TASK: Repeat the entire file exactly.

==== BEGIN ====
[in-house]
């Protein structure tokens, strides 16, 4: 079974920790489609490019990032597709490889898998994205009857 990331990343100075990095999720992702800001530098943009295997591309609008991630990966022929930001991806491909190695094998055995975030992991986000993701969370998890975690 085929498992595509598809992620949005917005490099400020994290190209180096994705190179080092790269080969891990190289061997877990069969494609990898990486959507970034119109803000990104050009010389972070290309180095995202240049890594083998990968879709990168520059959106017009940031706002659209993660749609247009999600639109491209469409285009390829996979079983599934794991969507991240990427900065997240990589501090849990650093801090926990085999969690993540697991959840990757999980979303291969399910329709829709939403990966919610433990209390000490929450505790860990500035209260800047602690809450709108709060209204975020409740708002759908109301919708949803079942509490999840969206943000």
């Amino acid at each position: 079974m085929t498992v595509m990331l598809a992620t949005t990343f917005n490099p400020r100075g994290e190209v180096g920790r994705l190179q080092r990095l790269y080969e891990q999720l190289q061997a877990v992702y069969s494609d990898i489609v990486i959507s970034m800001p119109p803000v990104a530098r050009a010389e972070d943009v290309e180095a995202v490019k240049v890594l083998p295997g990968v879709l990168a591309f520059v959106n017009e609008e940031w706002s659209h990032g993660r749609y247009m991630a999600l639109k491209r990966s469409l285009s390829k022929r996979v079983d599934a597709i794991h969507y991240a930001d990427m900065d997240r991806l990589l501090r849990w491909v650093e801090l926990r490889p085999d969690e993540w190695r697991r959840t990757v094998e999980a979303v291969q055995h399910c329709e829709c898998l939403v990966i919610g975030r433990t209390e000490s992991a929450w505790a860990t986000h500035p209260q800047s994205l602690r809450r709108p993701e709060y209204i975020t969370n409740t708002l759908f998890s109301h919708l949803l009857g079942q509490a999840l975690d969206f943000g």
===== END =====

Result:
[in-house]
């Protein structure tokens, strides 16, 4: 079974920790489609490019990032597709490889898998994205009857 990331990343100075990095999720992702800001530098943009295997591309609008991630990966022929930001991806491909190695094998055995975030992991986000993701969370998890975690 085929498992595509598809992620949005917005490099400020994290190209180096994705190179080092790269080969891990190289061997877990069969494609990898990486959507970034119109803000990104050009010389972070290309180095995202240049890594083998990968879709990168520059959106017009940031706002659209993660749609247009999600639109491209469409285009390829996979079983599934794991969507991240990427900065997240990589501090849990650093801090926990085999969690993540697991959840990757999980979303291969399910329709829709939403990966919610433990209390000490929450505790860990500035209260800047602690809450709108709060209204975020409740708002759908109301919708949803079942509490999840969206943000």
């Amino acid at each position: 079974m085929t498992v595509m990331l598809a992620t949005t990343f917005n490099p400020r100075g994290e190209v180096g920790r994705l190179q080092r990095l790269y080969e891990q999720l190289q061997a877990v992702y069969s494609d990898i489609v990486i959507s970034m800001p119109p803000v990104a530098r050009a010389e972070d943009v290309e180095a995202v490019k240049v890594l083998p295997g990968v879709l990168a591309f520059v959106n017009e609008e940031w706002s659209h990032g993660r749609y247009m991630a999600l639109k491209r990966s469409l285009s390829k022929r996979v079983d599934a597709i794991h969507y991240a930001d990427m900065d997240r991806l990589l501090r849990w491909v650093e801090l926990r490889p085999d969690e993540w190695r697991r959840t990757v094998e999980a979303v291969q055995h399910c329709e829709c898998l939403v990966i919610g975030r433990t209390e000490s992991a929450w505790a860990t986000h500035p209260q800047s994205l602690r809450r709108p993701e709060y209204i975020t969370n409740t708002l759908f998890s109301h919708l949803l009857g079942q509490a999840l975690d969206f943000g």